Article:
The adoption community generally uses the fact that children gain a family as the primary justification for intercountry adoptions. It’s a potent argument – in the case of Korean adoption, loving families and security on one side, an institutional childhood and fewer life opportunities on the other. Although domestic adoption in Korea is increasing, cultural biases make its advancement slow. And with few social services available to mothers and families who place children in adoption out of financial need, intercountry adoptions from Korea are likely to continue for the foreseeable future.

But the families and material advantages our children gain through adoption come at a high price – the loss of cultural heritage and genetic connections. Yet gaining an adoptive family and maintaining birth and cultural ties don’t have to be mutually exclusive. How much healthier for the children when adoptive parents know, right from the start, that nurturing their children’s cultural and genetic identity is as important as nurturing their physical and spiritual health. And how much healthier for the parents when they understand that they are the catalysts for reconnecting their children to what they have lost.

To be that catalyst, adoptive parents must acknowledge some things that we may not have anticipated would be part of our adoptive parenting experience.

We have to accept our children as individuals and as Korean Americans. Playing down their ethnicity and ignoring their families isn’t the way to do that - embracing their heritage and accepting that they have families in Korea is. Acknowledging our children’s genetic connections doesn’t lessen our parental status in any way, because we fulfill it when we make the choices that serve our children best. Loving and supporting them for who they are does just that.

We need to acknowledge the misfortunes that brought our children’s parents to adoption, and from which we have benefited. We therefore have a responsibility to speak out in favor of improved social services in Korea so families on hard times don’t have to relinquish their children. We must offer our support to mothers who choose to parent their children rather than place them in adoption, and we must also work toward increasing and improving domestic adoption in Korea and by Korean Americans.

We must encourage the professional adoption community to teach new parents the importance of nurturing their children’s self-esteem by nurturing their ethnic identity. Parent preparation must include the tools to do it, too: like more agency post-placement resources, earlier Korean community connections, and networking with other adoptive families. Parents should be counseled to disclose the kind of descriptive information about themselves and their families that will give their children a better sense of their genetic roots. And they should also be made aware of possibilities of increased openness, through intermediary communication and earlier reunions.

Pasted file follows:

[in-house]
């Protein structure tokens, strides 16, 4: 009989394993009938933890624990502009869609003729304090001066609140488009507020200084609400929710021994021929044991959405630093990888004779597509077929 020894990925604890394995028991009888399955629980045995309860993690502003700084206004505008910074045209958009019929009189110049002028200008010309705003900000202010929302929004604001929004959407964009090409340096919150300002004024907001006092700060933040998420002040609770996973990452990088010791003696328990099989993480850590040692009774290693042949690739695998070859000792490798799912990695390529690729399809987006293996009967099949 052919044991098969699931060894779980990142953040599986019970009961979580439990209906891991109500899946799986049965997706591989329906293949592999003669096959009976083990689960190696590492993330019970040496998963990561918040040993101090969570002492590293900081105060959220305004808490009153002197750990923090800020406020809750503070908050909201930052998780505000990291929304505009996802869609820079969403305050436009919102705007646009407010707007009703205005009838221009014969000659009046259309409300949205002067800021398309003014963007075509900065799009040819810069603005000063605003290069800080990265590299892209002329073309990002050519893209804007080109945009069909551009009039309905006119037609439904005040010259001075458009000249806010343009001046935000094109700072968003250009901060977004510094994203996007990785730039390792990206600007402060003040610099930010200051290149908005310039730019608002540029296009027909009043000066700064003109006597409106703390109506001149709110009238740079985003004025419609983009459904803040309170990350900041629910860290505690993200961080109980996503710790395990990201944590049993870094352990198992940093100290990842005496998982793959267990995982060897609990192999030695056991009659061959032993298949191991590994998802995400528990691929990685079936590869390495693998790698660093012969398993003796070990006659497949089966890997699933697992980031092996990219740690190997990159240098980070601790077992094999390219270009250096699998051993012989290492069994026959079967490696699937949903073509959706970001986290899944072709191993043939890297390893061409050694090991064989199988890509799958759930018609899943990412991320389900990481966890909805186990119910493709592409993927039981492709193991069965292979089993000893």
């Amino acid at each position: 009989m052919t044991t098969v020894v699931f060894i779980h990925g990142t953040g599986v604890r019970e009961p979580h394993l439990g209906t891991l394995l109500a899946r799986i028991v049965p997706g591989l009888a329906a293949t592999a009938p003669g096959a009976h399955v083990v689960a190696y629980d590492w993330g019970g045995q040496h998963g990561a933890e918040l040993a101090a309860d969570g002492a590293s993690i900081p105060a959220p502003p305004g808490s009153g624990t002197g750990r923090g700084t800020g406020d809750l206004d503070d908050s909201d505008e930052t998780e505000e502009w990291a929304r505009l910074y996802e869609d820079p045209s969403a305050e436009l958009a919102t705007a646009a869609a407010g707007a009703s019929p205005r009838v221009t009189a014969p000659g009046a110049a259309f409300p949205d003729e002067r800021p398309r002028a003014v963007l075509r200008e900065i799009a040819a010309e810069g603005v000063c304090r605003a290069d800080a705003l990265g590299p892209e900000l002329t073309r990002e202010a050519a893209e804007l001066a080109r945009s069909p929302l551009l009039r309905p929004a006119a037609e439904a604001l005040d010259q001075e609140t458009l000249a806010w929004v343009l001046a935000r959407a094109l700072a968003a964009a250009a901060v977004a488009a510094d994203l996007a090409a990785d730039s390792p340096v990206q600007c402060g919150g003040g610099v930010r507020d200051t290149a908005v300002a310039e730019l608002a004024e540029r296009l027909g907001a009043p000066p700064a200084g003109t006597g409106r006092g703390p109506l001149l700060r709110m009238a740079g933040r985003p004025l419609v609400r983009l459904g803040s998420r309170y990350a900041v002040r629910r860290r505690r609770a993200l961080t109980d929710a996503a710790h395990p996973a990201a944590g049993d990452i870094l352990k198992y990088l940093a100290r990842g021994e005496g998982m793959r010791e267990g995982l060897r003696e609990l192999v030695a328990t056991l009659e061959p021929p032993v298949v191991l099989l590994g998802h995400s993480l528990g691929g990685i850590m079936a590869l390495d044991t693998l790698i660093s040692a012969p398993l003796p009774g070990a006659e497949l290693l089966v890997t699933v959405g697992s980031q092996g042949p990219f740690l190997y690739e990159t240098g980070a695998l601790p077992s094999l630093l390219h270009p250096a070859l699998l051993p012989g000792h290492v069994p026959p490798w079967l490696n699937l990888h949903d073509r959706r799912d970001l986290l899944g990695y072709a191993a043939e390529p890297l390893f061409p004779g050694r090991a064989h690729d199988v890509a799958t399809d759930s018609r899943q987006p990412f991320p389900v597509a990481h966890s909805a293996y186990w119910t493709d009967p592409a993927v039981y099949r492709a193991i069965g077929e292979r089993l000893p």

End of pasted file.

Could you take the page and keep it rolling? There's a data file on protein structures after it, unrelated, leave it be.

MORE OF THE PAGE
We must remember that our children didn’t choose to be taken from their families, country, language, and culture. Therefore, nurturing their heritage isn’t our choice – it’s our children’s right.

I returned to Korean in 2001, this time with my family. We went to Seongnam and Jeongson, and together celebrated another step on our family’s journey. It’s hard to describe the look on our son’s face as he stood in the hospital nursery he had been in at birth, or on our daughter’s as we shopped in the market in we know her family must visit frequently. Priceless. We are planning to return in a couple of years, and who knows where the next steps will take us?

In the blink of an eye, The Boy and The Girl have turned 15 and 13. They still are forming their identities, sometimes trying new ones on like sweaters, other times lapsing into the same personalities they displayed as toddlers. But several things are clear: They know they are Korean and are proud of it. They know they are connected to family in Korea that we feel connected to, too. They know we encourage and support them in their search for their identities and roots. In the truest sense of the word, this is what family is all about.


Tina said…
Thank you for this Margie.

jkaiseresquire said…
An insightful post. Thanks. It seems adopting a child from another culture is much more complex than I thought.
Christine2 said…
Margie, this is beautiful. It sums up in a straightforward way what being a parent to a transracially adopted child entails. You are so right about the adoption professionals focusing on only the positives - and they still do (my Korean son is almost 2). Thank God for people like you who are willing to share, and help us see this whole thing in a more clear and balanced way.
Michelle said…
Once again beautifully put. Glad you are "back."